Weather Forecast


Late-summer heat deepens drought

This map from the U.S. Drought Monitor website shows that roughly the southern half of South Dakota is in "extreme" drought, which is the second-worst rating, and the southeastern tip of the state is in "exceptional" drought, the worst rating.1 / 2
Dan Roeder sits on the edge of a tractor Thursday afternoon while harvesting a cornfield two miles south of Mitchell. Roeder said in his 23 years of farming, he has never seen a drought this bad. (Chris Huber/Republic)2 / 2

South Dakota's drought conditions increased dramatically after last week's record high temperatures.

According to the latest U.S. Drought Monitor map, which was released Thursday, roughly the entire southern half of the state is now in "extreme" drought, the second worst rating on a five-part scale. That's 49.84 percent of the state now in the extreme category, compared to 26 percent last week.

The extreme southeastern corner of the state, including all of Bon Homme County, is in "exceptional" drought, the worst rating. None of the state was in exceptional drought last week, but this week it's 4.77 percent.

The worsening conditions were caused by a heat wave that reached a peak in Mitchell of 103 degrees Aug. 29, breaking a previous record of 100 on the same date in 1961.

Many of the counties in The Daily Republic's print circulation area are experiencing conditions that rival the mid-1980s drought.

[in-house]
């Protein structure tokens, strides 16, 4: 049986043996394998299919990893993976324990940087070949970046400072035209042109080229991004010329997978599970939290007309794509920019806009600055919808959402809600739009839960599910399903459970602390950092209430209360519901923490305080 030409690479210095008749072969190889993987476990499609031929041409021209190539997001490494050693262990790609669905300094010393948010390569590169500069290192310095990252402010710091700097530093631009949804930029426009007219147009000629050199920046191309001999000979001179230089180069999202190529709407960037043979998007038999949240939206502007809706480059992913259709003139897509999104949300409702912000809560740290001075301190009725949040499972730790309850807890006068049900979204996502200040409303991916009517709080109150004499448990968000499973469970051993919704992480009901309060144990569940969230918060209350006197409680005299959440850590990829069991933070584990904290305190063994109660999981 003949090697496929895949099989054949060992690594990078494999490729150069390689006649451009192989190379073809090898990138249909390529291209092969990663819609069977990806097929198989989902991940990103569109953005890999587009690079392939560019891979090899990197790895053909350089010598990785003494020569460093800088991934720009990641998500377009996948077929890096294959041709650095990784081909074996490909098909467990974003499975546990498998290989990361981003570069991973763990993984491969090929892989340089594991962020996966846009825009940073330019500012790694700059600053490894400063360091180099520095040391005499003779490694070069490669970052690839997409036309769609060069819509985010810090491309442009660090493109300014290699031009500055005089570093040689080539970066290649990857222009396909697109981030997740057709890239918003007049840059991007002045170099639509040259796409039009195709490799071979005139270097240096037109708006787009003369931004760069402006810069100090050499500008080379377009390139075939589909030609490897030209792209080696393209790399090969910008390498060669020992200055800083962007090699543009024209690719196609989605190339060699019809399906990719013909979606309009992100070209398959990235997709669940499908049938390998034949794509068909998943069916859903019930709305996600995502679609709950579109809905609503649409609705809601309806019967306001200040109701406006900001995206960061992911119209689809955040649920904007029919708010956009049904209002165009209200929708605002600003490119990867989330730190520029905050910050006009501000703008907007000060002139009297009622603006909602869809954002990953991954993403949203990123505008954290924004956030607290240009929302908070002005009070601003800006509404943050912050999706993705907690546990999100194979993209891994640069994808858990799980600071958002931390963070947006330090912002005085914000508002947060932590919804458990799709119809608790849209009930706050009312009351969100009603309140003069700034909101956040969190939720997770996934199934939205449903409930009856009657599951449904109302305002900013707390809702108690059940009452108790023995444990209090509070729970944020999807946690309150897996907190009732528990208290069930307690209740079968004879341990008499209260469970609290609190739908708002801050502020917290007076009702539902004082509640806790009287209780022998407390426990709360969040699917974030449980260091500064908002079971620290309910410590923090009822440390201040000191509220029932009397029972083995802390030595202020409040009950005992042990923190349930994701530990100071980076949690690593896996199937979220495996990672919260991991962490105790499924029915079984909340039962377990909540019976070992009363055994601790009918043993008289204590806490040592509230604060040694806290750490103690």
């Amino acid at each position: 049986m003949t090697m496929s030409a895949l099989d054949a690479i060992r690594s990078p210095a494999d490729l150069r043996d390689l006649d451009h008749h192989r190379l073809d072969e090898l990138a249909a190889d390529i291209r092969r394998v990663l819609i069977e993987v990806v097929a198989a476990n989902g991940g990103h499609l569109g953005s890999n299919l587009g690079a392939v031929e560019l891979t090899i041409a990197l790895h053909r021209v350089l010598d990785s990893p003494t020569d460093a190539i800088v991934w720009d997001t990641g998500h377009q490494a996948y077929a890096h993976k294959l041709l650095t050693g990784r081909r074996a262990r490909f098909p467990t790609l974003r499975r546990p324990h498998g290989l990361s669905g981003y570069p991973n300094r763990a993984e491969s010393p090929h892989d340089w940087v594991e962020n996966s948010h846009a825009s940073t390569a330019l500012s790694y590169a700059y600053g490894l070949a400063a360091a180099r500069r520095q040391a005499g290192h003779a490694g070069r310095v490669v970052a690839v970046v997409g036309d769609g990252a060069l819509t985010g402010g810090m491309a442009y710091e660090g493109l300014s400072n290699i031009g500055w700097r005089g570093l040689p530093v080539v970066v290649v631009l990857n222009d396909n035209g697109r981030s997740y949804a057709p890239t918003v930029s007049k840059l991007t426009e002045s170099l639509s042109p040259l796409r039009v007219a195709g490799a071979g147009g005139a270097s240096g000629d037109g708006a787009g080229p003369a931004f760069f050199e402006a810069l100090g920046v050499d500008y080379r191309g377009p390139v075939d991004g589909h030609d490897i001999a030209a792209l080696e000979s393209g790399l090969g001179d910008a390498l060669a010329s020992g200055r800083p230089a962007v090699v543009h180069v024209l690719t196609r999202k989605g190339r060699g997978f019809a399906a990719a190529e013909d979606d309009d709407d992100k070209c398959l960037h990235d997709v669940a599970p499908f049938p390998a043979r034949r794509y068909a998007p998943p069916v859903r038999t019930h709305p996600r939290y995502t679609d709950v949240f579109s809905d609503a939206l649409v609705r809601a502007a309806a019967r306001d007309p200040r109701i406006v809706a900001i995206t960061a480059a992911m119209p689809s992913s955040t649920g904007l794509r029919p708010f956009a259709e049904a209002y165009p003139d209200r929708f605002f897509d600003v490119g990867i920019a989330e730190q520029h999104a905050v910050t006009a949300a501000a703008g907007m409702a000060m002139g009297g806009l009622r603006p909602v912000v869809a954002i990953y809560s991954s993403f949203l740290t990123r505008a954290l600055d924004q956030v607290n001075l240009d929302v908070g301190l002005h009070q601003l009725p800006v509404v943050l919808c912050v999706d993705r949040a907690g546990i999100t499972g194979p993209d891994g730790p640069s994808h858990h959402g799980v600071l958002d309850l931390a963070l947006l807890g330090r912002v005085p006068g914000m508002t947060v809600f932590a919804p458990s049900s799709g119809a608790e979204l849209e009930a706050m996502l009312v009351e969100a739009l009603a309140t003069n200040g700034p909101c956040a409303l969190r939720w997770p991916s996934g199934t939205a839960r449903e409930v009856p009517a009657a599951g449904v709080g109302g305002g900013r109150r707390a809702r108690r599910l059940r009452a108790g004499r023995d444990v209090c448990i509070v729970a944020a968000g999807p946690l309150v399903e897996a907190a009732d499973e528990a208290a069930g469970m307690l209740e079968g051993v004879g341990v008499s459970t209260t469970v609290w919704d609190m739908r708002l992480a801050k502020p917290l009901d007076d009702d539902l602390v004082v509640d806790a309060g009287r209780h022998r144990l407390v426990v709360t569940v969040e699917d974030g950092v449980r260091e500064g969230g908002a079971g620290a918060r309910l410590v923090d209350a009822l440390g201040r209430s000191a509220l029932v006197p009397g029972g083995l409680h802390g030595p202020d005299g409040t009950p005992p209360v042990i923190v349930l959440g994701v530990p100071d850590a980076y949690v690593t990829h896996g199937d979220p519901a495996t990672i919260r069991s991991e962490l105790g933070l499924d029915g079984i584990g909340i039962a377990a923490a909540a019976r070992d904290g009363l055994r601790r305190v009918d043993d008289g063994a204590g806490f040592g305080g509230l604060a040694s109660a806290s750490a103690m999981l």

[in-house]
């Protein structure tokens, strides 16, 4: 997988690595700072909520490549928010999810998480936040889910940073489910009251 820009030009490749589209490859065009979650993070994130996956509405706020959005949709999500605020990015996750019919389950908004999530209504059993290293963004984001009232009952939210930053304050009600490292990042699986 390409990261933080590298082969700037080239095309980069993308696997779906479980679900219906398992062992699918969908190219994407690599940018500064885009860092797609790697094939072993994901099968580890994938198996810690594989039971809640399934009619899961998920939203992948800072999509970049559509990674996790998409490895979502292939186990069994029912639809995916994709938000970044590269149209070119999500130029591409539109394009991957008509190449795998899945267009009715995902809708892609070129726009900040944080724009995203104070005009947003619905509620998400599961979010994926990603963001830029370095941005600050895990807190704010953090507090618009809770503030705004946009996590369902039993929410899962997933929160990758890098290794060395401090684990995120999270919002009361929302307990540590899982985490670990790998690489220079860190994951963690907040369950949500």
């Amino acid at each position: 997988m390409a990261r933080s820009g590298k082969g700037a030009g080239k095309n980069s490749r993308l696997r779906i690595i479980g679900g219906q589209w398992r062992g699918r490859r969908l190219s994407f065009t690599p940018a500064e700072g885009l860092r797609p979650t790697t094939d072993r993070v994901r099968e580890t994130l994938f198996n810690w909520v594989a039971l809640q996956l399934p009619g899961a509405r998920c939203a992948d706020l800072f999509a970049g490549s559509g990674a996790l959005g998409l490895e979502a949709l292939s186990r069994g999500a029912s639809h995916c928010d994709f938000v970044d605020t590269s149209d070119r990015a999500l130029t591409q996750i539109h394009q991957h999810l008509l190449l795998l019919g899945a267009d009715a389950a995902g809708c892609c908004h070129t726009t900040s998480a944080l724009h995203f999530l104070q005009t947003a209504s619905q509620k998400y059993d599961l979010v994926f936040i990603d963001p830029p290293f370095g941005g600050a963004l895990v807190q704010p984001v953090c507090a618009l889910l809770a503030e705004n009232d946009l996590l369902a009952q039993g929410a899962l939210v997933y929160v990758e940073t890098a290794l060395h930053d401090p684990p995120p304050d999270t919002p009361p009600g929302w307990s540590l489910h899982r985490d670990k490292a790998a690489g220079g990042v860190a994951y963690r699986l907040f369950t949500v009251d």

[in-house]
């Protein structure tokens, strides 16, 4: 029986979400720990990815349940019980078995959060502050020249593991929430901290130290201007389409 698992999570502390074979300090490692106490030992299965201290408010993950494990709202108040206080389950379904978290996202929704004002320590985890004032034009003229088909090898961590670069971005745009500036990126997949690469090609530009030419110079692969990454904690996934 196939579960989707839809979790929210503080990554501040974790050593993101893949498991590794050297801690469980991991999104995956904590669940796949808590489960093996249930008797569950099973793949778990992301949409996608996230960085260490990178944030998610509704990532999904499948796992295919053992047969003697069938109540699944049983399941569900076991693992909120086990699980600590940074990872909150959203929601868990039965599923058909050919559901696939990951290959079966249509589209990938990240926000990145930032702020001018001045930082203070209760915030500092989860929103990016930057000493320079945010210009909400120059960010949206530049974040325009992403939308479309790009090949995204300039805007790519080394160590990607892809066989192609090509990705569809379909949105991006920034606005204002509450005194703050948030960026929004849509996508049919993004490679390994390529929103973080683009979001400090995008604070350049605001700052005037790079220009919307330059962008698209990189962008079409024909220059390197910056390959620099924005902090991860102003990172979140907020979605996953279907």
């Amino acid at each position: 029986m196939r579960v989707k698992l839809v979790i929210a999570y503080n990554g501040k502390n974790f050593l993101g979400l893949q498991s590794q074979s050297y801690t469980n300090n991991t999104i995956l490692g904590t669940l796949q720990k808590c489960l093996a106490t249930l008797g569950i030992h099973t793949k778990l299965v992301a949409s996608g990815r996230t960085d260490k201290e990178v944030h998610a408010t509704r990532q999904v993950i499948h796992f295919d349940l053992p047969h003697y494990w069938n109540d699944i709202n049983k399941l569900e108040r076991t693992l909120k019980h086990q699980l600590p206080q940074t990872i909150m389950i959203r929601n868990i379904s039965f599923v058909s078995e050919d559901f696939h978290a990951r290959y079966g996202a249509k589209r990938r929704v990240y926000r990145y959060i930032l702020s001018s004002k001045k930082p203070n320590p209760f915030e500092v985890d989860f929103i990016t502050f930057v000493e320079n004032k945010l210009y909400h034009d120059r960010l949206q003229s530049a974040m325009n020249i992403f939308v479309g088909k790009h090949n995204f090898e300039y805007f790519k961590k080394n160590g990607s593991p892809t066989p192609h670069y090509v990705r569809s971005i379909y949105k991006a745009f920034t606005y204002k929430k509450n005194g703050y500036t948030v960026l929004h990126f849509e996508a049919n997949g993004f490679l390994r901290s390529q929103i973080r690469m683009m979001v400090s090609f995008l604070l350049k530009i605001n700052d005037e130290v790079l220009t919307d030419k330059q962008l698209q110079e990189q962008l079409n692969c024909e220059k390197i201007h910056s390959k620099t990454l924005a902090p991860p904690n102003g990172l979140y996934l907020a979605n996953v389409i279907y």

Randy Miiller, a farmer southwest of Mitchell, said his yields are varying depending on the field. He's spent nearly his whole life farming, but started his own operation in 1984 and has never seen a drought like this.

"I remember the mid-'80s where one year was tough, but nothing like this," he said.

In a Thursday interview with The Daily Republic in a cornfield just west of Mitchell beside state Highway 37, Miiller said that field is estimated to yield about 100 bushels per acre.

"But, at a field by where I live, we got 7 bushels an acre," he said. "Another field I have by there is appraised at 2 bushels an acre."

In another field Wednesday, it took three hours to fill the hopper because so few plants had ears.

"He would drive blocks before he saw one ear," Miiller added.

Earlier in August, a fellow farmer cut about 250 acres of Miiller's corn for silage. Miiller planted 1,200 acres of the crop this year and expects to combine the remaining 950 acres.

"The interstate seems to be the cutoff this year; the interstate and a few miles south," he said. "South of that is really dry."

Dan Roeder, who farms west of Mitchell, was helping Miiller harvest the field Thursday. In his 23 years of farming, Roeder said he has not seen drought conditions this bad.

He said his corn and soybean crops are going to be very poor. Roeder also sold the crop on two of his cornfields to a livestock farmer who baled it.

Roeder said even if he gets some decent yields, profits will be little to none, even at the high corn and soybean prices.

At the close of business Thursday at the elevator in Mitchell, corn was at $7.83 per bushel and soybeans were at $16.85 per bushel.

Miiller and Roeder both have crop insurance, which will cover some of their losses this year.

"But I'd rather have the yields," Roeder said.

Jack Davis, a South Dakota State University Extension economics field specialist in Mitchell, said the harvest is at least one month early this year due to the hot, dry conditions. Most corn and soybean farmers should expect 50 to 60 percent of last year's yield, Davis said.

"Quite a few have already taken corn for silage," he added.

Davis said rain at this point isn't going to make a difference for the crops. Instead, any rain that falls in the coming weeks will help prepare the soil for next year.